The Qur’an’s Styles
The Qur’an is a book conveyed by the Prophet Muhammad, upon him be peace and blessings, as the Word of God and which testifies to his prophethood. It is also his greatest miracle, which challenges not only the Arabs of his time but all people to come until the Last Day to produce one like it, not just of the whole, but even of a single chapter of it. The Qur’an is also unparalleled among the Divine Scriptures in being preserved and transmitted to the later generations without the slightest alteration. There is not a single difference among the copies of the Qur’an which have been circulating in the world since its first revelation.
Although there is no problem of any theological value which the Qur’an has not dealt with, and it surpasses all scriptural records of pre- or post-Islamic ages in the abundant variety of its contents, yet its method of approach, presentation and solution is exclusively unique in itself. Rather than dealing with any topic in the common, so-called systematic way used by any author of theology or by an apostolic writer, it expressly says that it has adopted a special manifold method of its own which may be called “tasrifi.” That is, it displays various or changing topics, shifting from one subject to another, or reverting to the previous one and repeating deliberately and purposefully one and the same subject in a unique and peculiar rhythmic and recitative form, to facilitate the understanding, learning and remembering of it.
“Look, how We set out the signs (of God’s Existence and Unity and other truths of faith) in diverse ways, so that it may be that they will penetrate the essence of matters and understand.” (6: 65)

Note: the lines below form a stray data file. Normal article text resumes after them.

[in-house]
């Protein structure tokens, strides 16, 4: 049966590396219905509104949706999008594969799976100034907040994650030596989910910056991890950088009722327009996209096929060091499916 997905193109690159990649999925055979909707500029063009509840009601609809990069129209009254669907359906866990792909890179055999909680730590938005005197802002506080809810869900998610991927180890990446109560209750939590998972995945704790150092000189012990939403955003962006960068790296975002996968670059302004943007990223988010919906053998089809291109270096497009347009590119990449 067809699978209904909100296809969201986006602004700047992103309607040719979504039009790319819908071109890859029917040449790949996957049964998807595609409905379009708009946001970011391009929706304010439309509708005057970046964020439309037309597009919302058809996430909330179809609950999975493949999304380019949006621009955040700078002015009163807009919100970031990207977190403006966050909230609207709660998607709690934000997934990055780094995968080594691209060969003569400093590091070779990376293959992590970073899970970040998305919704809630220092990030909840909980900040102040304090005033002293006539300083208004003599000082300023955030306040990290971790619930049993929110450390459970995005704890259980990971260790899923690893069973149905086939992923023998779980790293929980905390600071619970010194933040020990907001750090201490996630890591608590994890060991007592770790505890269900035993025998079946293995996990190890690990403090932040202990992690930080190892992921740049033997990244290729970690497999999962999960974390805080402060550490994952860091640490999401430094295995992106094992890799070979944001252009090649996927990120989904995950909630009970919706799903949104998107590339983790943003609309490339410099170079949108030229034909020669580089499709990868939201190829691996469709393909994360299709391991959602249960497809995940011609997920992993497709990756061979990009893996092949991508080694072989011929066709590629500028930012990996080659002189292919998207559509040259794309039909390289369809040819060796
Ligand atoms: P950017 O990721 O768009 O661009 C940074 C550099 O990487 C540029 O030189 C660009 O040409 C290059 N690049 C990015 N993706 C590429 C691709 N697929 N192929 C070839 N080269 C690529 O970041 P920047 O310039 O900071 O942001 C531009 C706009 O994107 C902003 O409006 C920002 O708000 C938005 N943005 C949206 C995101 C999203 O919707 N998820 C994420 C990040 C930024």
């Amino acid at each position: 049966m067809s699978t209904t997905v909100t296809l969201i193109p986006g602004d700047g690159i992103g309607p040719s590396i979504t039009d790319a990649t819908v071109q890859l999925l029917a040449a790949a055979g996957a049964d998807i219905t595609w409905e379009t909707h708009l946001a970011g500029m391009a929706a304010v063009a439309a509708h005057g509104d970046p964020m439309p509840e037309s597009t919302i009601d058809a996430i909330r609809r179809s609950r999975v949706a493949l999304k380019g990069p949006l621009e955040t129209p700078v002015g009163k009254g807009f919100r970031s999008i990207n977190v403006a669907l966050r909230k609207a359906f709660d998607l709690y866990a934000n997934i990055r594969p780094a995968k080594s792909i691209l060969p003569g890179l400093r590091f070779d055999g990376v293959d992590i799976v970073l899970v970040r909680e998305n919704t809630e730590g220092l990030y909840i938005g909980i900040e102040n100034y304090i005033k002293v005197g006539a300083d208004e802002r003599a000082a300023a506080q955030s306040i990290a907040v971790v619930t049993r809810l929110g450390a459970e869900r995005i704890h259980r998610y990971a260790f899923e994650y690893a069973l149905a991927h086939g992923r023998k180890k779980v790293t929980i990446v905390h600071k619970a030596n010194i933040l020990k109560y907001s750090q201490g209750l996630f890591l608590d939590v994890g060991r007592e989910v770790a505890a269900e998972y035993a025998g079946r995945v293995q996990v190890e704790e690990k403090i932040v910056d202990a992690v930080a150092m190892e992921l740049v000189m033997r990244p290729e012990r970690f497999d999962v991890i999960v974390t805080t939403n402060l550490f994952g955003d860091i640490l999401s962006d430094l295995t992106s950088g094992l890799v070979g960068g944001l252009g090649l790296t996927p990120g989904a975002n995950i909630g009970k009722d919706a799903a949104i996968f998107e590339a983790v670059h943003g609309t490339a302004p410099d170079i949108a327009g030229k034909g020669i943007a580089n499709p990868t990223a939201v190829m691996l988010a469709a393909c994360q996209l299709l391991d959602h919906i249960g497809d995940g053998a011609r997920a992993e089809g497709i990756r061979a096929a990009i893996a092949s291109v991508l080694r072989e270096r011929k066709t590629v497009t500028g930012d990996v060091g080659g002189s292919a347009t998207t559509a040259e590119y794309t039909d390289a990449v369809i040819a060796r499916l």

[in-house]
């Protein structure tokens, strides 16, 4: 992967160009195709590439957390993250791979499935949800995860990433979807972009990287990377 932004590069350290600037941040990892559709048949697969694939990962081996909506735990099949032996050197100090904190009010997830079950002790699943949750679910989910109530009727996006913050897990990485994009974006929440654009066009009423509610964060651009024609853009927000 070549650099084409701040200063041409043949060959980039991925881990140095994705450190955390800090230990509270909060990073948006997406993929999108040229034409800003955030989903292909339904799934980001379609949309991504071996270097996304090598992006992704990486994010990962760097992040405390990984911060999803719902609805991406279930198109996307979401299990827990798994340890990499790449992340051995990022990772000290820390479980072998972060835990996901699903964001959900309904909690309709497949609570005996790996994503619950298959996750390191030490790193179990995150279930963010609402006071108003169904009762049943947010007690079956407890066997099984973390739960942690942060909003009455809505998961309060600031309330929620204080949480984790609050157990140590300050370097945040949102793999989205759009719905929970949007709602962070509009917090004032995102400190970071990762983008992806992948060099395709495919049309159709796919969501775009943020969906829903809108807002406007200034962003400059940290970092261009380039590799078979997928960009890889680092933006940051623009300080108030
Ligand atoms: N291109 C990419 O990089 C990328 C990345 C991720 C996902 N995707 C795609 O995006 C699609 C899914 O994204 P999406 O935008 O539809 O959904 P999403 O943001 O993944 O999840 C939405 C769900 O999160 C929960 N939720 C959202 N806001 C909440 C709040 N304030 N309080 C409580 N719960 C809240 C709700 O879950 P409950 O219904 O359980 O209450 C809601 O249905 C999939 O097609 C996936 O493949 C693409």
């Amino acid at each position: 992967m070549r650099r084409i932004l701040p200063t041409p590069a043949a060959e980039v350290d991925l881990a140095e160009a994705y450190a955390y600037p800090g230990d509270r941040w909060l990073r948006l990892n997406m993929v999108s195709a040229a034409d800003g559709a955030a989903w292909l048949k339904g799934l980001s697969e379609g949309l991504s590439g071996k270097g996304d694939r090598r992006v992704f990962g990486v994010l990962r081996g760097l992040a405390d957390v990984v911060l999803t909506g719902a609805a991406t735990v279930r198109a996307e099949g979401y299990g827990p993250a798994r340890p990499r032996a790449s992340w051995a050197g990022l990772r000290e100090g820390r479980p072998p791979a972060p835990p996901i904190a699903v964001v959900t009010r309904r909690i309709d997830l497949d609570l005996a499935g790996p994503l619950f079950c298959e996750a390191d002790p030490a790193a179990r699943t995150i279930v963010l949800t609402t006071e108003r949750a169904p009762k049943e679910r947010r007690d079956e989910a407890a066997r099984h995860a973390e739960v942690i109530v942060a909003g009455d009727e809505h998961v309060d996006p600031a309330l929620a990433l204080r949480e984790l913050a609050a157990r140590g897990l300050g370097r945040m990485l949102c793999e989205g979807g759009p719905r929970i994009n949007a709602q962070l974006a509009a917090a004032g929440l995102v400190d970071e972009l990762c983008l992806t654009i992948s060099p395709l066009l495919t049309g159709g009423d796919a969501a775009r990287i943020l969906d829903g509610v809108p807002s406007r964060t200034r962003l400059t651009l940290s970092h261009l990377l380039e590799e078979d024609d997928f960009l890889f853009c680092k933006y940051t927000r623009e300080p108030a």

The Qur’an exhibits the order of the universe. As almost all varieties of existing things present themselves side-by-side or mingled before our eyes, the Qur’an displays varieties linked together with a rhythm of peculiar pitch. This is to show forth the signs of the Unity of God. Although itself openly expresses that this changing attitude will cause some opponents of it to put forth doubts about its Divine Authorship (6: 106), it gives the reason for this, so as to stir up the depth of human intellect to reflect on the unity in variety, and the harmony in diversity. As a matter of fact, the Holy Qur’an deals in each chapter of particular rhythm with various topics in various ways. This variety adds only to its unique beauty and matchless eloquence. An attentive reciter, or an intelligent audience, of the Holy Qur’an while passing through these varieties of rhythmical pitch, enjoys these to the extent that the Qur’an itself declares:
“God sends down in parts the best of the words as a Book fully consistent in itself, and whose statements corroborate, expound and refer to one another. The skins of those who stand in awe of their Lord tingle at (the hearing and understanding of) it. Then, their skins and their hearts come to rest in the Remembrance of God (the Qur’an). This is God’s guidance, by which He guides whomever He wills. And whomever God leads astray, there is no guide for him.” (39: 23)
In addition to this unique style of the Qur’an, the arrangement of its verses and chapters does not follow a chronological order. You find some verses that were revealed together and put in the same place in the Qur’an but are preceded and followed by other verses. Some chapters and verses are lengthy, while some others are very short. Although this arrangement is one of the aspects of the Qur’an’s miraculousness, one of the most important reasons why many orientalists and their imitators in the Muslim world venture to criticize the Qur’an on the pretext that there is not consistency among its verses, is this:
The Qur’an exhibits the order of the universe. Just as there is both a whole-part and holistic-partial or universal-particular relation among the things or elements in the universe, the same relation is also true for the verses of the Qur’an. That is, a body is a whole and the head, arms, legs and other organs are its parts. Any of these parts cannot wholly represent the body because whatever there is in the body is not to be wholly found in any of its parts. However, each part is a whole in itself. Similarly, humankind and every species in existence is holistic or universal. That is, each species is composed of members wherein each contains all of the features of the species, and therefore represents the species. Thus, a human being is an exact specimen of humankind in structure.